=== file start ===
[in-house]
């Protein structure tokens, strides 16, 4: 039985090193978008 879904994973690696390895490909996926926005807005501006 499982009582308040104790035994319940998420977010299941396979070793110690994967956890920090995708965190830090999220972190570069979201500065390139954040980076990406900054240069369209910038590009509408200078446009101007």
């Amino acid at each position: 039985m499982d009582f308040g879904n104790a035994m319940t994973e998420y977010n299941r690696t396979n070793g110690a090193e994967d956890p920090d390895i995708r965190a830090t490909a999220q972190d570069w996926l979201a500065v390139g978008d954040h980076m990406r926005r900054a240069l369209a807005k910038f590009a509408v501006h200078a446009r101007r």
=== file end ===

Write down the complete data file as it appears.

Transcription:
[in-house]
């Protein structure tokens, strides 16, 4: 039985090193978008 879904994973690696390895490909996926926005807005501006 499982009582308040104790035994319940998420977010299941396979070793110690994967956890920090995708965190830090999220972190570069979201500065390139954040980076990406900054240069369209910038590009509408200078446009101007």
């Amino acid at each position: 039985m499982d009582f308040g879904n104790a035994m319940t994973e998420y977010n299941r690696t396979n070793g110690a090193e994967d956890p920090d390895i995708r965190a830090t490909a999220q972190d570069w996926l979201a500065v390139g978008d954040h980076m990406r926005r900054a240069l369209a807005k910038f590009a509408v501006h200078a446009r101007r």